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Monday, May 10, 2010

The exotic gift: Understanding the Burka issue.

The Arab World: Inspiration of countless western writers and cinematographers, a land mostly made up of deserts, where people live in...
"The Arab World: Inspiration of countless western writers and cinematographers, a land mostly made up of deserts, where people live in tribes under tents, and go about from one oasis to the other on the backs of camel caravans. A land where minarets call the faithful to prayer from miles away with an enchanting melody. Come explore the Arab world, a magnificent exotic place like no other on the planet."

I probably should've used the past tense there. In case you haven't noticed, this description is at least a few hundred years old, besides the fact that it suffers from many misconceptions. Let me start over...

"The Arab World: The living miracle of a blossoming desert. Here technology and innovation meet timeless tradition. From skyscrapers to state of the art airports and transportation systems, the biggest cities here, inspired by the west's most beautiful cities, show that it is possible to both reach for the sky and kneel down to pray. Come to the Arab world, where comfort and technology meet spirituality."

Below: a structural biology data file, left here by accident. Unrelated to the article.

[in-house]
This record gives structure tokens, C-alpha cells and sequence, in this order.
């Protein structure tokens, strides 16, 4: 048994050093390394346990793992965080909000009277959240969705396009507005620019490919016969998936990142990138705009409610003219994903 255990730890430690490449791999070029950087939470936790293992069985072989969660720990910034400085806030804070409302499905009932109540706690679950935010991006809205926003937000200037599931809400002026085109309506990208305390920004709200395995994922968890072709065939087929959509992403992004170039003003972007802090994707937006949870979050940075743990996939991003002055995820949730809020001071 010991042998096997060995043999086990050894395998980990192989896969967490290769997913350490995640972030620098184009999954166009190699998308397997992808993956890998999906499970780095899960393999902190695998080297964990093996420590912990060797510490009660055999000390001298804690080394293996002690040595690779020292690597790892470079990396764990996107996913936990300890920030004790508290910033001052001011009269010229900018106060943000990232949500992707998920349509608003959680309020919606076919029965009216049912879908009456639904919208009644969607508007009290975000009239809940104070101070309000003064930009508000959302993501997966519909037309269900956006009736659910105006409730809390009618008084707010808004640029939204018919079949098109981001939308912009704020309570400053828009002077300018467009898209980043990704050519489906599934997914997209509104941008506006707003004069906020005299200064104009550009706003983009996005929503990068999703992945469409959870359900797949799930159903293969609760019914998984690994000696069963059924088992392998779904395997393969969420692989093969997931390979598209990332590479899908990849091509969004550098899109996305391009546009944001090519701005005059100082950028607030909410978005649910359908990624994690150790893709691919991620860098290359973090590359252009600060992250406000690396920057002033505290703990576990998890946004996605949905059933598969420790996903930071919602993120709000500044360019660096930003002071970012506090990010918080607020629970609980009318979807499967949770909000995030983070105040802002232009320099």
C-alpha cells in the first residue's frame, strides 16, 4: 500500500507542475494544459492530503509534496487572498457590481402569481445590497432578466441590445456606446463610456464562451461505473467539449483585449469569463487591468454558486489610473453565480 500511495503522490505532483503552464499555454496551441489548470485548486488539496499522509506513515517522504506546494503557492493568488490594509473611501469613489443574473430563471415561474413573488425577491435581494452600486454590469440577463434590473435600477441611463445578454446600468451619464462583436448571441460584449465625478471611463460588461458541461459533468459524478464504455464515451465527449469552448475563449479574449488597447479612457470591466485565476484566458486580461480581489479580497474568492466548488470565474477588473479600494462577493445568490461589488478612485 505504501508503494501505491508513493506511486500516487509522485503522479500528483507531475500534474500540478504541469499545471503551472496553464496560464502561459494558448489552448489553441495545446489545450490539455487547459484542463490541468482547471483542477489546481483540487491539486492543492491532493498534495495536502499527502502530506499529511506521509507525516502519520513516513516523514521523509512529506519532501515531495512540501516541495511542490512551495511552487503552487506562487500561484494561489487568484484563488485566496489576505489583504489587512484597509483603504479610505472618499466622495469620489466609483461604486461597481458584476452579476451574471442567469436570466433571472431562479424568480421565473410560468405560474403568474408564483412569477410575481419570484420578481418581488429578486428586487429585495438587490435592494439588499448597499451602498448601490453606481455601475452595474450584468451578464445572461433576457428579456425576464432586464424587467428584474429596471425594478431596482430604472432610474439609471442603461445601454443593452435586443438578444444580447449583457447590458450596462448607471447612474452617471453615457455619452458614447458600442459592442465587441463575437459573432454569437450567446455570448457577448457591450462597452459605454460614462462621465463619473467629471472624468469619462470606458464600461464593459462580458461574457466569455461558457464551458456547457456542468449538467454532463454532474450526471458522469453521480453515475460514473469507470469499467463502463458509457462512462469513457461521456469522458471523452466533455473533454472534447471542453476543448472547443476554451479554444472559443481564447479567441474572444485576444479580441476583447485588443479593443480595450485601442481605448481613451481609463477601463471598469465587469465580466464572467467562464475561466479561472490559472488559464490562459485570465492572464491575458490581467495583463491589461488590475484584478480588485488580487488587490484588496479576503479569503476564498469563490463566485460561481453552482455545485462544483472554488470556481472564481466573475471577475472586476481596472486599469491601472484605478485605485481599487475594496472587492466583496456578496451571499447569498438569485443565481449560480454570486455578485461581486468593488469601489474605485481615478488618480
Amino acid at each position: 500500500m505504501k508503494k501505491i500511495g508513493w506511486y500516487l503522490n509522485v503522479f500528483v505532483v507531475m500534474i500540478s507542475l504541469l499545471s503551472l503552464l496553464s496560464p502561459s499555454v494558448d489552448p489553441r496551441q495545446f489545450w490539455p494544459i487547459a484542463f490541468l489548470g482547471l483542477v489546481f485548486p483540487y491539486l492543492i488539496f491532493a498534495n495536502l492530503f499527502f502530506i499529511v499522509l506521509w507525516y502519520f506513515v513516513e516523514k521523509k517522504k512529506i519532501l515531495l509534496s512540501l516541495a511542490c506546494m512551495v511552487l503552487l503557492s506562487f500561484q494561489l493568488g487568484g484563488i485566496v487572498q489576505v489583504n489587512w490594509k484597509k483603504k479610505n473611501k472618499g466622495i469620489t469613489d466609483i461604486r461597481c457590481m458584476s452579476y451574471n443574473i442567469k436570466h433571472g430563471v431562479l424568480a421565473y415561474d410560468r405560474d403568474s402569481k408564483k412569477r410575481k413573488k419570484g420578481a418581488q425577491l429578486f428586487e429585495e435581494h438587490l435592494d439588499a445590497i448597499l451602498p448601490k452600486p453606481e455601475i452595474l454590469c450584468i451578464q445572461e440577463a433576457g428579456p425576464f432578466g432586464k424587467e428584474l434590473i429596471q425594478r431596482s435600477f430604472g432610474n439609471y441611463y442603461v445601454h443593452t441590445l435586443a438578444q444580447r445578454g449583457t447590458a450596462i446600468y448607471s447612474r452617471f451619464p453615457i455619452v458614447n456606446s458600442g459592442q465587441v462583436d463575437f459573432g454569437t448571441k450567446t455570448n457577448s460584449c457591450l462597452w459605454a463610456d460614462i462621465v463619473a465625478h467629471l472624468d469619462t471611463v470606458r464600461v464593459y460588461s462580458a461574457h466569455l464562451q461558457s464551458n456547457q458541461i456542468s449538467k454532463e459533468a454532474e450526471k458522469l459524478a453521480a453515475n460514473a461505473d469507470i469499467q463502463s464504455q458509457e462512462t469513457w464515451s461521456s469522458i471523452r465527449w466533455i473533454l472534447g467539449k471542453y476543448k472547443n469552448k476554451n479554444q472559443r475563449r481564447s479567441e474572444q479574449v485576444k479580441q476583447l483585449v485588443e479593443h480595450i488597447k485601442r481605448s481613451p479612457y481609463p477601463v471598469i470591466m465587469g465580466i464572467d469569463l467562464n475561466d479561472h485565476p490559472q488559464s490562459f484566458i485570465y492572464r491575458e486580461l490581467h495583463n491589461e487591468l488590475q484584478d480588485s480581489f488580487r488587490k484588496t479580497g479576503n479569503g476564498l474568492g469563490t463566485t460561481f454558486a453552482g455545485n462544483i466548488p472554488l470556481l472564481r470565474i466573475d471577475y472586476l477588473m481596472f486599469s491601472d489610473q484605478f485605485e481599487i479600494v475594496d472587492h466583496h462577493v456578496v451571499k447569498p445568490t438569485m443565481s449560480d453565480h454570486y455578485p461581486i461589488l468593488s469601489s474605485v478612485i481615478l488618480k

I would say this is much more accurate, if we exclude northern Arab countries which are neither deserts nor have an islamic tradition. But my point is, this sounds like a nice place to visit, doesn't it ?

Now let's get to the serious business.
Last week Belgium's lower house of parliament passed a law that would ban women from wearing the full islamic face veil in public. This law, which would only be in effect once it passes through the Belgian senate, gives Belgium and islamic countries like Saudi Arabia and Iran something to agree upon: They would all have laws restricting the way women dress in public, where some islamic countries seek to hide most of a woman's skin or form, Belgium seeks to guarantee that at least the face is visible.
This move does not come unilaterally from Belgium. France's president has made it clear that he also intends to pass a similar law in France, on the backdrop of considerable tension following the announcement of the Netherlands', Denmark's and Switzerland's wishes to ban the construction of minarets.

While the ban on full facial coverage might be understandable from a security point of view, the minarets issue seems more related to islam than anything else. And so the obvious question is: Does Europe have a problem with Islam ? Are European countries trying to create an undesirable environment for muslims in the hope that they would... leave ? Well you might think so, but I don't.
I do however have a problem with these laws.